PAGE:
ALAMEDA, Calif. — Washington Treasurer James McIntire has thrown his support behind a proposal to reduce the state’s constitutional debt limit and revise the formula used to calculate it.

The proposed constitutional amendment, which cleared the Senate Ways and Means committee Thursday, would reduce the debt limit from 9% of general state revenue to 7%.

“No matter how you do the numbers, Washington is a high debt state with per capita debt of more than twice the national median,” McIntire said in a statement Thursday. “Washington needs this lower debt limit to dial back the state’s debt burden.”

The amendment would not only lower the debt limit but also change the way it’s calculated, computing the limit by using a rolling 10-year revenue average instead of the current three-year average.

That would result in less borrowing authority in boom years when revenue surges, while keeping borrowing capacity available during down cycles.

“We see it as a way to manage down debt over time and still maintain the ability to borrow when the economy has its downs,” said Chris McGann, spokesman for McIntire.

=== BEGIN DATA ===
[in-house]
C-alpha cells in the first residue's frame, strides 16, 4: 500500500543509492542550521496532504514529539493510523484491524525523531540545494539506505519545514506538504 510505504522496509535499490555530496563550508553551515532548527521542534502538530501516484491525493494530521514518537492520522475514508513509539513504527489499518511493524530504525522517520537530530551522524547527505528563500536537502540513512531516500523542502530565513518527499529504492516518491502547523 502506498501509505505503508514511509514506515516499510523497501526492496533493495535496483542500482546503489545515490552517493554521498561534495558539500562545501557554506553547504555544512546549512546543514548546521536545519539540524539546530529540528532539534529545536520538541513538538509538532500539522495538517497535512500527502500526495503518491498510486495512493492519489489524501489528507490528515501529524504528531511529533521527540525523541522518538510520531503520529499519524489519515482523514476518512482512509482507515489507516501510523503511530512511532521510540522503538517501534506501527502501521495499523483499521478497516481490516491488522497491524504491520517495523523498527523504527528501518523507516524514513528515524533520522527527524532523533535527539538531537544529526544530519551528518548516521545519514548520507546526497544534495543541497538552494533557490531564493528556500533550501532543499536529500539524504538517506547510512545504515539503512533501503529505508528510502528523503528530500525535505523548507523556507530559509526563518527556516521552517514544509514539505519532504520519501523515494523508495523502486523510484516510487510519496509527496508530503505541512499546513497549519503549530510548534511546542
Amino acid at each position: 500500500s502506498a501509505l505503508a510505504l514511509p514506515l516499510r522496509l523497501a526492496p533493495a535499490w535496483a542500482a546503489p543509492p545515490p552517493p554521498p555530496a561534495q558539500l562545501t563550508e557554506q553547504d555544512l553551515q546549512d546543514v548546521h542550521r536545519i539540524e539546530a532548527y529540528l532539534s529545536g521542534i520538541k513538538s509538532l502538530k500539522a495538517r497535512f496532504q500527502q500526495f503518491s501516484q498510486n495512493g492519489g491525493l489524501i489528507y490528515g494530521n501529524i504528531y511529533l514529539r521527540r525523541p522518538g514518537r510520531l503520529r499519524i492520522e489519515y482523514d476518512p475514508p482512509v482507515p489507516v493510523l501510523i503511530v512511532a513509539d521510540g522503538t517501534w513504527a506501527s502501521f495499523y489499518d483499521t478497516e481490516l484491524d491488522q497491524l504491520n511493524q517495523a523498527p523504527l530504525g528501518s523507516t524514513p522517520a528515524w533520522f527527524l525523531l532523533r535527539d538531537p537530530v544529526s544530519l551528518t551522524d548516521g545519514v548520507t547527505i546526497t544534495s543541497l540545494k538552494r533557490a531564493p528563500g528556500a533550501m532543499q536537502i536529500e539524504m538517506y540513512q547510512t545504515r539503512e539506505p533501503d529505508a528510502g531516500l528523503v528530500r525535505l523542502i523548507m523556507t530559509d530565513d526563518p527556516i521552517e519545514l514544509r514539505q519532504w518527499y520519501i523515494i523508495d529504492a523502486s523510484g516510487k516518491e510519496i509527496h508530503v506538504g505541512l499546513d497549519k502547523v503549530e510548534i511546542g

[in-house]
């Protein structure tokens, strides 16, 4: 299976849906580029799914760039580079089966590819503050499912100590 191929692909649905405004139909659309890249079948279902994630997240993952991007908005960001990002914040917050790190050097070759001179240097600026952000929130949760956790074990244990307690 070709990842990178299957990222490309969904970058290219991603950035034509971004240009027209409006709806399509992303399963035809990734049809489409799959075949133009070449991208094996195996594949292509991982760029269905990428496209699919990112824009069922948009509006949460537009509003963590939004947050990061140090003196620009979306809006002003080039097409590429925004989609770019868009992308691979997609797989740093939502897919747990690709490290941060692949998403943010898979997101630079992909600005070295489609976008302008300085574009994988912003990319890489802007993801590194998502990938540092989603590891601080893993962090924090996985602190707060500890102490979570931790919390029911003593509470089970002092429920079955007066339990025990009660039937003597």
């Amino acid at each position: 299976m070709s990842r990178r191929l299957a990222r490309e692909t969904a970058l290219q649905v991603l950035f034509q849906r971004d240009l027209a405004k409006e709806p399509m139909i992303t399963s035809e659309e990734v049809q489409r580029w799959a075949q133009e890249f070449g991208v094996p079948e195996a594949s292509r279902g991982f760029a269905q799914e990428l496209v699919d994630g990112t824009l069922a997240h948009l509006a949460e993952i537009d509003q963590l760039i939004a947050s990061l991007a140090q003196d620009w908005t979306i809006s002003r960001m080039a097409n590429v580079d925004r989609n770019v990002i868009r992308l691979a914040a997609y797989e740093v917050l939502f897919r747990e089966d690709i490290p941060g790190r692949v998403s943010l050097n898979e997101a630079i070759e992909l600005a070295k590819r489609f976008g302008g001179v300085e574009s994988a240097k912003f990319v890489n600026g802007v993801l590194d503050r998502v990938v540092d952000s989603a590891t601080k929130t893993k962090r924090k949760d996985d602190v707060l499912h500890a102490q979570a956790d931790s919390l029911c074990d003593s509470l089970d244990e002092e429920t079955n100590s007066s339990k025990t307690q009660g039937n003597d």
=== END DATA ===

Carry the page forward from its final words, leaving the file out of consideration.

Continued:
“This constitutional amendment also smooths out short-term gyrations in debt finance,” McIntire said in his statement. “A more predictable capital budget will facilitate long-term capital planning and ensure we can afford the infrastructure investments needed to keep our economy moving forward.”

The proposed constitutional amendment will go before the voters this November if it is approved by two-thirds majorities in both houses of the Legislature. Voters could then approve the ballot measure with a majority vote.

Senators Derek Kilmer, D-Gig Harbor, and Linda Evans Parlette, R-Wenatchee, are co-sponsors.

If adopted, the new debt limit would not have an immediate impact on the treasurer’s bond issuance plans for the next two years, according to McGann.

Lawmakers will approve a two-year budget this spring that will set the state’s capital spending and borrowing plans through fiscal 2013. As the amendment is currently drafted, the new lower debt limit would be phased in gradually over time.

Washington’s debt limit applies to the state’s general purpose general obligation bonds, though GOs with their own dedicated repayment source, such as those backed by motor fuel taxes, are not subject to the limit.

“By reducing our state’s debt service obligations, we will free up money in future operating budgets to pay for the critical services the public expects for their tax dollars,” McIntire said.

Washington GOs carry AA-plus bond ratings across the board.

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